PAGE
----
Ever since it's arrival in 1974, the role of the personal computer in daily life has perpetually evolved. Primarily developed for business use, the world's first personal computer was not targeted at individuals at all but rather at small businesses. Possessing the same processing power that could only be found in large mainframes years prior, the personal computer soon became a staple of both small businesses and individuals who found themselves on the cutting edge. It was not long after, however, that the personal computer finally met its target audience: the mainstream consumer. With innovations such as the graphical user interface, the role of the personal computer transitioned from one of work to one of play. No longer was the power of the personal computer only harnessed by technology fanatics but rather by a large portion of the population. Many homes found standard desk supplies pushed to the side to make room for a new computer.

As the role of the computer expanded, so did its audience. With PC games becoming more and more powerful, many households found themselves with not one but two personal computers: one in the study for work and one in the children's room for fun. The expansion continued, with the computer finding its way onto even more desks: one for mom, one for dad, one for sister and one for brother.

There has, unfortunately, been one room that the computer has yet to occupy. No it is not the closet; rather, it is the family room. One would think that with every member of the family possessing at least some knowledge of the computer, a computer would be quickly placed next to the TV. This, however, turns out not to be the case in many living areas. Users just did not find any use for keeping a computer even within a cable's range of their television. In recent years companies have tried to change this, attempting to make the PC less of a computer and more of a home entertainment center. With various companies attempting this transition, few have been met with as much success as ATI.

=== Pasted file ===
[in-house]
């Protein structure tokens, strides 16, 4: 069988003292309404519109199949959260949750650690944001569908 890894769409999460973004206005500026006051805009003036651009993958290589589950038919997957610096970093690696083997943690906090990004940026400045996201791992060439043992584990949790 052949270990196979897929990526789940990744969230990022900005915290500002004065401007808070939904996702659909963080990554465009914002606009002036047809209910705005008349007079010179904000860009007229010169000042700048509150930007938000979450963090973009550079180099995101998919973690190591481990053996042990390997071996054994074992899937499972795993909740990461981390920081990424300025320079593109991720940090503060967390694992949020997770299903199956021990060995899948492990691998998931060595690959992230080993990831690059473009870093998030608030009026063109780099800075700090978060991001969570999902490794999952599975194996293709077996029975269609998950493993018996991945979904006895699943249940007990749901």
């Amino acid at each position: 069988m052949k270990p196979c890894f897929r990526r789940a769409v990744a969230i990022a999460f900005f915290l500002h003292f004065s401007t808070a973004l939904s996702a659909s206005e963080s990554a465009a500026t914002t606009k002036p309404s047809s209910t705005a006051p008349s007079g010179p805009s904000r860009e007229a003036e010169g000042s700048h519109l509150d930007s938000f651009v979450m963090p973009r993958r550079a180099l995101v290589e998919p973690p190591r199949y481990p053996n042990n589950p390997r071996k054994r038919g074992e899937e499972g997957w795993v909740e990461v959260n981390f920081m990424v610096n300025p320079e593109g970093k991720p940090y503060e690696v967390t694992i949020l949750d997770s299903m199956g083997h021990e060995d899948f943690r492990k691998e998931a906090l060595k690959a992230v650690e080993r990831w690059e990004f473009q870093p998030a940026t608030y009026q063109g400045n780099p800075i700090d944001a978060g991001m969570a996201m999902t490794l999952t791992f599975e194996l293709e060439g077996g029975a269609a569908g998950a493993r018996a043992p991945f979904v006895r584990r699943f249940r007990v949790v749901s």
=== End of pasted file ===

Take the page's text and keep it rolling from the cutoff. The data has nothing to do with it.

Ever since its first All-in-Wonder release that came powered by the Rage chipset, ATI has attempted to use each generation of their video processors on a one video card that possessed not only computer graphics capabilities but also TV-tuning features. With the goal of enhancing both computer use and TV watching, ATI's All-in-Wonder video cards have attracted two types of users. First are users who have no choice but to watch TV on their computer due to living space requirements. A perfect example of this may be a dorm room or a small apartment, where space may not allow both a full size television and a computer setup. By getting a video card with TV tuning capabilities, these users could use their monitor both as a computer display as well as a regular television.

The second type of user that All-in-Wonder products have attracted are those who want to enhance their television watching experience. All-in-Wonder type products offer not only the ability to watch TV from your computer but also watch your computer from your TV. Video-in and video-out systems offer this same type of feature, however with All-in-Wonder based products, the TV does not only have to display the computer screen but can also show, in full screen mode, just the television feed. Although this may not sound as attractive as having one TV input hooked up to the computer and the other, coaxial input connected to the cable line, watching TV through your computer offers many advantages.

Just what are these advantages and what can they do? Let's take a look at how ATI's newest All-in-Wonder card, the All-in-Wonder Radeon, plans on transforming the ugly cream colored box under your desk into a sheik black case that sits right next to your VCR.

The Core
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